Netgear Improves Access and Security in Network Appliance

Monday Sep 26th 2011 by Sean Michael Kerner
Share:

Unified threat management appliance aimed at small business delivers new broadband access capabilities.

Small businesses often don't have the resources or the need to deploy multiple network appliances to deliver both access and security. That's where Unified Threat Management (UTM) appliances come into play, delivering access and multiple layers of network security in a single box.

Networking vendor Netgear is expanding its UTM appliance product line today with a new UTM9S appliance that provides VDSL broadband capabilities. VDSL is the next generation of DSL broadband access and currently can deliver as much as 50 Megabits per second of access speed.

The UTM9S is a modular hardware appliance that allows small business to swap new modules into the device that can provide additional capabilities. Under the hood, the UTM9S uses Cavium processors and a hardened Linux operating system.

"Modular is important because it allows small businesses to future-proof themselves," Jason Leung, senior product marketing manager at Netgear told InternetNews.com. "You can swap in more modules that we'll produce further on down the line."

Leung noted that the VDSL capabilities in the UTM9S are noteworthy since telecom vendors are now rolling out VDSL connectivity in the U.S. He added that by having a modular platform, Netgear's UTM9S appliance lets small businesses add new modules as their connectivity needs change.

"Today we have the VDSL module, and it benefits small business because it's simpler to use," Leung said. "Every small business likes to have as many functions as it can in one box, as it gives them a simpler appliance to manage."

The UTM9S also integrates with Network Attached Storage (NAS) devices that a small business may have as part of its network. Leung explained that typically a UTM device will store security logs on the UTM, which can be limited in terms of storage. By providing integration with NAS, UTM logs can be stored more easily.

From a security perspective, the UTM9S has two anti-virus scanning engines to help detect security risks. One of those scanning engines comes from anti-virus vendor Sophos, though Netgear uses its own technology to help make the Sophos signatures more effective.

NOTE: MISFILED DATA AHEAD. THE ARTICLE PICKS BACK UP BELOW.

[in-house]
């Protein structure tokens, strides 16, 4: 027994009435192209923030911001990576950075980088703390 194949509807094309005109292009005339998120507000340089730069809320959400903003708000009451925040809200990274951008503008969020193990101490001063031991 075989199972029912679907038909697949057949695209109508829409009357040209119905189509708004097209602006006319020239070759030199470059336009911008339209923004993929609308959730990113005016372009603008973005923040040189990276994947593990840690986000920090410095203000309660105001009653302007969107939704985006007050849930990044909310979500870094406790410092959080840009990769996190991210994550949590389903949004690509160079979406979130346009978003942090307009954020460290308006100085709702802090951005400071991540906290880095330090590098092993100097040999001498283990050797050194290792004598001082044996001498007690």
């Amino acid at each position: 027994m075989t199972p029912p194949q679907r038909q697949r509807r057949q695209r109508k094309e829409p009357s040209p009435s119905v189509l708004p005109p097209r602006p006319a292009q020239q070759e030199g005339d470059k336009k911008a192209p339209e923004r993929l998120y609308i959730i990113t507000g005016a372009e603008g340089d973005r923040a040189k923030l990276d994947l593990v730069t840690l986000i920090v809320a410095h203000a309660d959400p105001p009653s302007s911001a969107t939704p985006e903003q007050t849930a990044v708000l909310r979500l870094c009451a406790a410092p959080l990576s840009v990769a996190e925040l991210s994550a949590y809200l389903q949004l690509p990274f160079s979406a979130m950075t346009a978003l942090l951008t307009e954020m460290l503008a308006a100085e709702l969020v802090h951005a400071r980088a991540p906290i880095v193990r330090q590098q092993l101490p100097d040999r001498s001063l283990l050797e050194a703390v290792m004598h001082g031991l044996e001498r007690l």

Leung explained that desktop anti-virus scanning technologies typically include anywhere from one million to three million virus signatures. UTMs run on less-powerful processors than those typically found on small business desktop and laptops. As a result, Leung said, UTMs typically provide fewer virus signatures than a desktop solution might provide. In order to offer more malware scanning for its appliance, Netgear uses patented technology called Stream Scanning.

"Stream Scanning is a way to look at files and data streams and run them through an anti-virus engine in massively parallel fashion," Leung said.

The parallel approach drives increased scanning throughput, according to Leung. The increased throughput lets Netgear leverage the same number of signatures that can be run on a desktop.

"Something like 85 to 90 percent of our virus scans run through the Sophos engine, the other 10 to 15 percent goes through our own engine," Leung said.

The Netgear engine specifically looks at HTML files for threats. The UTM9S also provides an Intrusion Prevention System (IPS) to protect against network layer attacks. The UTM9S uses IPS signatures from the open source SNORT project as well as ones developed by Netgear. While the UTM9S is able to do both anti-virus and IPS security in one box, Leung noted that it's not necessarily a replacement for a dedicated IPS device.

"UTM appliances are very good at what they do, but they are not a dedicated IPS," Leung said. "There is a whole lot of mumbo jumbo in the security space and people that aren't familiar with the space sometimes see IPS as a checkbox item."

Leung noted that there is a reason why there are also $30,000 IPS devices from vendors like HP TippingPoint, and that's because those bigger devices are purpose-built to protect data centers.

"No one appliance can possibly be your entire security solution," Leung said. "Network appliances like UTM are part of the solution. That being said, the UTM9S is targeted towards small business, and it protects users -- not a data center environment."

Sean Michael Kerner is a senior editor at InternetNews.com, the news service of Internet.com, the network for technology professionals.

Small Business Computing is on Facebook. Join us on Facebook and interact with the site's editors, post messages, share your small business challenges and successes, discuss technology and suggest topics you'd like covered on Small Business Computing.

Do you have a comment or question about this article or other small business topics in general? Speak out in the SmallBusinessComputing.com Forums. Join the discussion today!

Share:
Home
Mobile Site | Full Site
Copyright 2017 © QuinStreet Inc. All Rights Reserved